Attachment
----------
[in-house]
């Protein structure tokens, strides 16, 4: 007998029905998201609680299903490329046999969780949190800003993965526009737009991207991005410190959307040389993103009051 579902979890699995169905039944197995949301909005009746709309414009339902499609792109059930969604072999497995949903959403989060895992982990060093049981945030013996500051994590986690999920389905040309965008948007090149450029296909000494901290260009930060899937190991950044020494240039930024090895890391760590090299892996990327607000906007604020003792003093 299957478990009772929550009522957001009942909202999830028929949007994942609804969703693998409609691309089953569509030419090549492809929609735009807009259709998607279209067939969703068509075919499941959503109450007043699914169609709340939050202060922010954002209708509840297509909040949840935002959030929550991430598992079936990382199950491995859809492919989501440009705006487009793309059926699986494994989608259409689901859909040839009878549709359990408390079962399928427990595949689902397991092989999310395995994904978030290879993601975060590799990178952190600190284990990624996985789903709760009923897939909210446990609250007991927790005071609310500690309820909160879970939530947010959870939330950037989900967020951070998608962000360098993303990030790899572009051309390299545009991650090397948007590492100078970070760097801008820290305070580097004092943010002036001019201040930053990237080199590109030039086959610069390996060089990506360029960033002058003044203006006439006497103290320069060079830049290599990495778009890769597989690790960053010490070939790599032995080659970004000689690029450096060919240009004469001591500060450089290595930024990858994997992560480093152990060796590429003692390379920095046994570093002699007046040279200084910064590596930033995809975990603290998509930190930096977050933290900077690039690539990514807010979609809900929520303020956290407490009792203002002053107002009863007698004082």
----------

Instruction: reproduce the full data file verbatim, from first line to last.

[in-house]
């Protein structure tokens, strides 16, 4: 007998029905998201609680299903490329046999969780949190800003993965526009737009991207991005410190959307040389993103009051 579902979890699995169905039944197995949301909005009746709309414009339902499609792109059930969604072999497995949903959403989060895992982990060093049981945030013996500051994590986690999920389905040309965008948007090149450029296909000494901290260009930060899937190991950044020494240039930024090895890391760590090299892996990327607000906007604020003792003093 299957478990009772929550009522957001009942909202999830028929949007994942609804969703693998409609691309089953569509030419090549492809929609735009807009259709998607279209067939969703068509075919499941959503109450007043699914169609709340939050202060922010954002209708509840297509909040949840935002959030929550991430598992079936990382199950491995859809492919989501440009705006487009793309059926699986494994989608259409689901859909040839009878549709359990408390079962399928427990595949689902397991092989999310395995994904978030290879993601975060590799990178952190600190284990990624996985789903709760009923897939909210446990609250007991927790005071609310500690309820909160879970939530947010959870939330950037989900967020951070998608962000360098993303990030790899572009051309390299545009991650090397948007590492100078970070760097801008820290305070580097004092943010002036001019201040930053990237080199590109030039086959610069390996060089990506360029960033002058003044203006006439006497103290320069060079830049290599990495778009890769597989690790960053010490070939790599032995080659970004000689690029450096060919240009004469001591500060450089290595930024990858994997992560480093152990060796590429003692390379920095046994570093002699007046040279200084910064590596930033995809975990603290998509930190930096977050933290900077690039690539990514807010979609809900929520303020956290407490009792203002002053107002009863007698004082």